The fall off the stage that caused the cancellation of Aerosmith’s 2009 summer tour. His stint in rehab for prescription drug abuse. The fights with his bandmates, and the talk of replacing him as lead singer for Aerosmith.

That’s because now that he’s back at the helm of the group – belting out songs in front of thousands of fans – nothing else matters.

“The band has never been better, I’m singing better,” an energetic Tyler said in a recent phone interview. “It’s been beautiful, and I realized when I was taking care of my problems that the band is all I really care about.”

Tyler – who is on tour with Aerosmith in Europe and starts a U.S. tour with the band on July 23 in Oakland, Calif. – talked recently about his battle for sobriety, putting the discord behind him and being a “dancing fool” at 62.

What has it been like to play with the band after the tumultuous last year?

It’s been a great tour. You know, it’s a little hard for me. Being in Aerosmith is like living on the tail of a comet. I’ve had a lot of injuries over the last couple of the years. I had ACL reconstruction on my knee… operations on my feet. My mom passed away. A lot of things came to play that made it easy for me to abuse some things… . Even though some of the people in the band were going public with some of the stuff which turned very ugly, I managed to pull it all back together again and say, “Look, let’s just get out there and be the band that we know we are and not argue about this crap any more.”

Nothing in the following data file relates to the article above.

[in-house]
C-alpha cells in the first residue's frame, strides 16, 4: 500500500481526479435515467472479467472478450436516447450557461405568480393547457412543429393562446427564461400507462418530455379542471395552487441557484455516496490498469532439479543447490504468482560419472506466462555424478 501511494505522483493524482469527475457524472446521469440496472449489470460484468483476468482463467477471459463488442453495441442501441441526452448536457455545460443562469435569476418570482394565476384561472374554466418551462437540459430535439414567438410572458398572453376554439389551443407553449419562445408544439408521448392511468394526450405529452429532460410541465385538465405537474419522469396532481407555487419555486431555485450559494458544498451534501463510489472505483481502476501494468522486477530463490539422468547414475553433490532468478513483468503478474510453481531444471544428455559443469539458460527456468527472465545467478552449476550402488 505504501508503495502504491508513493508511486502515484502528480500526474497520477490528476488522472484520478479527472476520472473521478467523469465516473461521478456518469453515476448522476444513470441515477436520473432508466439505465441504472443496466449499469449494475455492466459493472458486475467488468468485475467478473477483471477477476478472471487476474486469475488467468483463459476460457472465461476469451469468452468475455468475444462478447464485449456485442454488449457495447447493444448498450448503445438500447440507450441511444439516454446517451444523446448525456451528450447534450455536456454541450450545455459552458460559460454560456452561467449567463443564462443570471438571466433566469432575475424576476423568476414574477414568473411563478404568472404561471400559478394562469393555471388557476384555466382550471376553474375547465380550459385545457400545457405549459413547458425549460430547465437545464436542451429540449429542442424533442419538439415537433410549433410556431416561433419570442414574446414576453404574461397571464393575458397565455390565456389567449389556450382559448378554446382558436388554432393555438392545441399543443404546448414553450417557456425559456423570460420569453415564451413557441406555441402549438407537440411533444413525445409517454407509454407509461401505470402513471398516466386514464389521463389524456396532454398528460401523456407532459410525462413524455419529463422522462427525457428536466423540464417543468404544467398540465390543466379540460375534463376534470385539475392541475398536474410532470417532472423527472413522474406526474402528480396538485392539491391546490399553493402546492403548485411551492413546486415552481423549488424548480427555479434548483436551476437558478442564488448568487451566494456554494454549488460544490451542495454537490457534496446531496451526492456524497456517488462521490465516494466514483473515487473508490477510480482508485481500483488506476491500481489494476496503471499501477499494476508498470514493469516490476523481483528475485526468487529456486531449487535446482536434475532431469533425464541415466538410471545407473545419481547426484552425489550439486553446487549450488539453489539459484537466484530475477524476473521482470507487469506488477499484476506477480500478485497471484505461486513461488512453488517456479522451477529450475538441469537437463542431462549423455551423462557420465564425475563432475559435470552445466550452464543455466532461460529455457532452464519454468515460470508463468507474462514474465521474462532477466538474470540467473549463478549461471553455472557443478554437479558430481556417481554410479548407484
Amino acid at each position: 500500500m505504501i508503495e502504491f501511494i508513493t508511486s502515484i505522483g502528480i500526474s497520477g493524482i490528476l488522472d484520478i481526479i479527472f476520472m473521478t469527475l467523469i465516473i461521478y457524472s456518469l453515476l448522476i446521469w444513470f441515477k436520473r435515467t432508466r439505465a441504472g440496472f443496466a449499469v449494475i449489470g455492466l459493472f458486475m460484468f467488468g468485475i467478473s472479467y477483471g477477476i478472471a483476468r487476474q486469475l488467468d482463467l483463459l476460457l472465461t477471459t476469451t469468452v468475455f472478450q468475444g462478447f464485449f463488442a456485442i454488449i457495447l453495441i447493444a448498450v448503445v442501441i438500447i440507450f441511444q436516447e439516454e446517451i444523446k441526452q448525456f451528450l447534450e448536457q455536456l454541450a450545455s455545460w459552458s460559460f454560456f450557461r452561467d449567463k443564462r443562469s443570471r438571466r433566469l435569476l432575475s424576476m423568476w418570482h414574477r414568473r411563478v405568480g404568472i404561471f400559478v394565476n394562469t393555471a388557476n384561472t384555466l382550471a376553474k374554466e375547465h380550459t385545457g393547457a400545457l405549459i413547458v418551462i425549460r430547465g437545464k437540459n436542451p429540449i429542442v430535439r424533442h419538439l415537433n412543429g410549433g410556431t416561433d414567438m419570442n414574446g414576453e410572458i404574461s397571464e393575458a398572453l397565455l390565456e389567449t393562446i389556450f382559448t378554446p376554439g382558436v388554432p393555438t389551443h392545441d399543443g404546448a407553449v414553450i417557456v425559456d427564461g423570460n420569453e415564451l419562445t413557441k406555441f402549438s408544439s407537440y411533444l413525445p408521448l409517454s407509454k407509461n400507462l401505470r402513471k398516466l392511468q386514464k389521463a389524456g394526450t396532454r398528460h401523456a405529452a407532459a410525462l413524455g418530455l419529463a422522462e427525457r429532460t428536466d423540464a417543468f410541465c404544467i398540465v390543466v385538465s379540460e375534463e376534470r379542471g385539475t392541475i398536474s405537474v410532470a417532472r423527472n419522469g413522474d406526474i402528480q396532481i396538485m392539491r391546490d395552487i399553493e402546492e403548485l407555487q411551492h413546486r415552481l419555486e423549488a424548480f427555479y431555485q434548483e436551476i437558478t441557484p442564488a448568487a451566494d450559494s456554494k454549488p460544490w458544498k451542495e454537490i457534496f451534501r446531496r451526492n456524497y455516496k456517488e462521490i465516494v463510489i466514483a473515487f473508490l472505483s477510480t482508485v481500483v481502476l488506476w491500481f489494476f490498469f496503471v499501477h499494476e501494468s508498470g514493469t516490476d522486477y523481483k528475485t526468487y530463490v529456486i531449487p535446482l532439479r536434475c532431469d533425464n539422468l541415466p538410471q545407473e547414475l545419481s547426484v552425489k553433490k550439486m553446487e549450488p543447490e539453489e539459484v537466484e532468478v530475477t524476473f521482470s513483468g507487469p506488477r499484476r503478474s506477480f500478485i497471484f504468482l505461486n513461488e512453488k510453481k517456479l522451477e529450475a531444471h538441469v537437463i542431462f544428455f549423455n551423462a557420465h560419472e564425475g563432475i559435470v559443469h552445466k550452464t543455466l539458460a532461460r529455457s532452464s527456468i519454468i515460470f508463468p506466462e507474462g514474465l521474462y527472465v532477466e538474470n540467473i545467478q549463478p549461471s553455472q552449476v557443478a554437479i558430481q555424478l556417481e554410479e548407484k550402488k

How easy was that after the ugliness?

I realize that certain people that decide to go in the press with dirty laundry, I just have to look the other way and realize I need to keep my side of the street clean, and they do what they do. It’s really unfortunate that certain people were Twittering and going to the press. It got really ugly, but you know, again, I just went back to them and I said… “More than anything, I really want to play with this band. I really love this band and I love who I’ve become because of the band.” ... Everyone’s got their problems and their demons, but when we get onstage and play as five, that really all goes away, and that’s really all I look at now.